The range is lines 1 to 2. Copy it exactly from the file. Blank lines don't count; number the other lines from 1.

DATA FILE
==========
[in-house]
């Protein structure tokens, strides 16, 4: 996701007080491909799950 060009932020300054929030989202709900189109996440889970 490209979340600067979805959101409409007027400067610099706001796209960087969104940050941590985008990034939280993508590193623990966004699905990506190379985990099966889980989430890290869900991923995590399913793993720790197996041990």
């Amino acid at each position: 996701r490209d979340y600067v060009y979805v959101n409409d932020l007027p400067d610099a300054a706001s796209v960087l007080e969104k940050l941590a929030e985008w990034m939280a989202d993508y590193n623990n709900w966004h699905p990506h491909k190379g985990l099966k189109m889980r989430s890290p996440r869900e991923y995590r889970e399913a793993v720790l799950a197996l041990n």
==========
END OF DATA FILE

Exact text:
[in-house]
């Protein structure tokens, strides 16, 4: 996701007080491909799950 060009932020300054929030989202709900189109996440889970 490209979340600067979805959101409409007027400067610099706001796209960087969104940050941590985008990034939280993508590193623990966004699905990506190379985990099966889980989430890290869900991923995590399913793993720790197996041990």